Trying to plan where to be when? Check out these festivals in Southeast Asia in July!
(Featured image: The Rainforest World Music Festival)
The Rainforest World Music Festival – Sarawak, Borneo, Malaysia
Traditional Sapé (Orang Ulu guitar), gongs and bamboo harps mingle with the ancient oud (an ancient string instrument). A thousand harmonies seemingly at odds and yet in unison, a world apart but here, one world, together. Every year, festival-goers all over the world flock to the mythical land of Sarawak, Borneo for the magical Rainforest World Music Festival. Read our article from 2012’s Rainforest World Music Festival.
As well as performances from some world-renowned performers, there’s an array of daytime music workshops and jamming sessions that take place at the gorgeous 17-acre Sarawak Cultural Village, just 35km outside of Kuching, a stone’s throw away from the quiet beach resort area of the Santubong Peninsula. Three days beginning at 2pm with workshops and lectures – and three nights crammed with concert after concert on the main stage. With its central lake, abundant flora, landscaped walkways, and surrounded by thick jungle and the legendary Mount Santubong, this is seriously one of the most breathtaking festival settings in the world!
It’s none too shabby from a music perspective, either. The RWMF has been voted one of the Top 25 Best International Festivals by world music magazine Songlines for the 4th year running. As well as international acts, there’s also a big traditional representation from Sarawak itself – from huge log drums and gongs to all kinds of innovative bamboo instruments, including the haunting sape, the boat-shaped lute. Dance to the rhythms of the rainforest, chill out under the canopies of the trees; drink, dine – then pick it up again at the Tree Stage ‘til late.
Bali Kite Festival – Sanur Beach, Bali, Indonesia
Traditionally held as a religious festival, this wonderful spectacle of an event is thought to send signals to the Hindu Gods to create plentiful harvests in the coming year. Kites of all different shapes, sizes and colours take to the skies above Bali, with some of the kites measuring up to 10 metres in length! Teams from local villages battle it out in competitions for best launch and longest flight. There is live music in the form of a Gamelan orchestra throughout the festival and hundreds of spectators.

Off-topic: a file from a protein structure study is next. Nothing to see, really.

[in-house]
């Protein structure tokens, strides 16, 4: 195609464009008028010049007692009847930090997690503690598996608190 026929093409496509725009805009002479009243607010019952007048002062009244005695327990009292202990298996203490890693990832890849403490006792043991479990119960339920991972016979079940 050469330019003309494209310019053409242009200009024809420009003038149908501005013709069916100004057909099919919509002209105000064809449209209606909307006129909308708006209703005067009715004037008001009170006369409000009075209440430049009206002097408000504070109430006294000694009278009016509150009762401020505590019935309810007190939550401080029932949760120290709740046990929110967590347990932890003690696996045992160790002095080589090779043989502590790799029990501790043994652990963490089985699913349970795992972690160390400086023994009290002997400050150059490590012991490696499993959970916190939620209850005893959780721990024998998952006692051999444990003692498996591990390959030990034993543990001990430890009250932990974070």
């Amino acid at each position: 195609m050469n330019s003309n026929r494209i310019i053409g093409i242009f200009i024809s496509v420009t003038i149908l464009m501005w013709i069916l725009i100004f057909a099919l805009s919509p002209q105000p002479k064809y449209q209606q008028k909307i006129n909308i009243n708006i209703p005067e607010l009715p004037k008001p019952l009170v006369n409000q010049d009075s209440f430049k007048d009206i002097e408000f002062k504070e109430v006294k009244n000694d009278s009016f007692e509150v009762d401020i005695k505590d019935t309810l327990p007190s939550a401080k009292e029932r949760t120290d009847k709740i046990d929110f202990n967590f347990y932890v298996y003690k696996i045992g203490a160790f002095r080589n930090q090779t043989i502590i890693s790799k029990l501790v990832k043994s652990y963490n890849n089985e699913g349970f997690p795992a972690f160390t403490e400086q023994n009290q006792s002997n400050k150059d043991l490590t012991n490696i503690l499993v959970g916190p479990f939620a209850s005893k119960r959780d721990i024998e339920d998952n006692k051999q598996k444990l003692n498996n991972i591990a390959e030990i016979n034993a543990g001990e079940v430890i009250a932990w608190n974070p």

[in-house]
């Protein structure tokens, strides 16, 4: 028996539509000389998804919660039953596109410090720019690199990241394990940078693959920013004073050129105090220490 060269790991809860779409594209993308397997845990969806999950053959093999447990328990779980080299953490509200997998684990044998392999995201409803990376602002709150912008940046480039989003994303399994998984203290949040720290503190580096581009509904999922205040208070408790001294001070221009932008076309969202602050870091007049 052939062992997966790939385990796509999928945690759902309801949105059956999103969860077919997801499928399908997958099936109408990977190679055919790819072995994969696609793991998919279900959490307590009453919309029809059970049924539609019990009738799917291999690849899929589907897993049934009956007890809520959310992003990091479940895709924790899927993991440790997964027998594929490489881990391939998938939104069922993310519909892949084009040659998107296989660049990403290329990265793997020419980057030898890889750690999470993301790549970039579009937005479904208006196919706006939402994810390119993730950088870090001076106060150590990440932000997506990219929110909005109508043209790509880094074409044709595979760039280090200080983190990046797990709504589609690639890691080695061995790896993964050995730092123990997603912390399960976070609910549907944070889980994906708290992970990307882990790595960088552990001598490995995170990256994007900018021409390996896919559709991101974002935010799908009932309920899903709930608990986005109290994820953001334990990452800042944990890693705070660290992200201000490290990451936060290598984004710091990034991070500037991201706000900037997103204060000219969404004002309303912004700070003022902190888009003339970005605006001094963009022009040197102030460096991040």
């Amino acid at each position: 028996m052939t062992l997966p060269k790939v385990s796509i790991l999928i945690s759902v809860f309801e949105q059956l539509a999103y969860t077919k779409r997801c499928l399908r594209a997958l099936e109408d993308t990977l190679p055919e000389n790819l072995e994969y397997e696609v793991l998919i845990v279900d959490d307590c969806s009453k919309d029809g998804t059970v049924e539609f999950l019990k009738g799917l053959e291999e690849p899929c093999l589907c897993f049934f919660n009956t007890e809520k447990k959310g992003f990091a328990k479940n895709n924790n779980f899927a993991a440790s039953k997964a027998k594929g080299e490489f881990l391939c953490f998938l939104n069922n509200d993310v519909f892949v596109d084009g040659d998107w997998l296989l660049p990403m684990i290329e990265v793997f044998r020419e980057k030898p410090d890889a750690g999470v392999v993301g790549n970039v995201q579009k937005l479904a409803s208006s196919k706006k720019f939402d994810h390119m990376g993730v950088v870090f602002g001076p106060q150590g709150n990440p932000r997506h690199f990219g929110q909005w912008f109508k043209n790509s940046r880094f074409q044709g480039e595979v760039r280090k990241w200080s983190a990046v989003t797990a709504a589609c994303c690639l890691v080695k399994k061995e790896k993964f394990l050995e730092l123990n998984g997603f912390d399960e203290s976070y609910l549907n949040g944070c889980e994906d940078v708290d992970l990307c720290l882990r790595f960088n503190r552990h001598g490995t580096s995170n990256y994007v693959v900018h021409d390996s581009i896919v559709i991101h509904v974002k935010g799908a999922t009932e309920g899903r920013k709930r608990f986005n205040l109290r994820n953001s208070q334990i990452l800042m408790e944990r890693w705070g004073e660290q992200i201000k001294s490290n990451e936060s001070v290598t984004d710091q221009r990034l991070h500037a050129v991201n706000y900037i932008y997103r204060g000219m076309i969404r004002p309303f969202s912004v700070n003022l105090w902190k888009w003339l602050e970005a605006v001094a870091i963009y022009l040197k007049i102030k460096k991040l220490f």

Kuala Lumpur Festival – Kuala Lumpur, Malaysia
The KL Festival is a whole month of Malaysian culture and heritage. Around 50 performances, visual arts, traditional games, and language and literature events entertain locals and tourists all over Kuala Lumpur and the Klang Valley.
Khao Phansa (Buddhist Lent) – Myanmar, Laos, Thailand
Khao Phansa is one of the most important occasions in the Buddhist calendar that also marks the beginning of the rainy season across the kingdoms of Myanmar, Laos and Thailand. Also known as the ‘Buddhist Rains Retreat,’ it’s a time when Buddhist monks retreat to the temple where they must remain for a period of three months. Traditionally, this was so that they would not be in danger of treading on young plants, which sprout during this season of growth and new life. It’s a time for study and meditation and is also considered an auspicious time for ordinations into monk hood. Celebrations take place across the country to commemorate the beginning of Khao Phansa.
Singapore Food Festival – Singapore
Food connoisseurs delight! A festival dedicated to the pleasure of eating delicious delicacies from all over the world. (And your parents were worried you’d come back skinny and undernourished from your travels!) Each street serves up a unique range of cuisine and there’s a festive atmosphere in the air. As well as food glorious food, there are also cultural activities; street shows in Chinatown, riverboat cruises, music and entertainment.
Banana Festival – Tagum, Davao del Norte, The Philippines
Taking place in Davao del Norte, the country’s leading producer of bananas, the fun-filled Banana Festival is a ten day festival with lots of festivities and fairs, with street dancing and an agricultural trade fair to highlight Davao del Norte as “banana country”.
The Candle Festival – Ubon Ratchathani, Thailand
This is a deeply spiritual festival following Khao Pansa, or Buddhist lent, when a great candle procession parades through the streets of Ubon Ratchatani to honour the everlasting faith of the people in Buddhism. The festival includes floats, special displays, cultural presentations and music and dancing. If you have been interested in learning about Buddhism and Meditation while you are in Thailand, this is a wonderful opportunity to find out more about traditional Thai beliefs in a beautiful, spiritual setting away from the tourists that can clutter the popular Chiang Mai at times.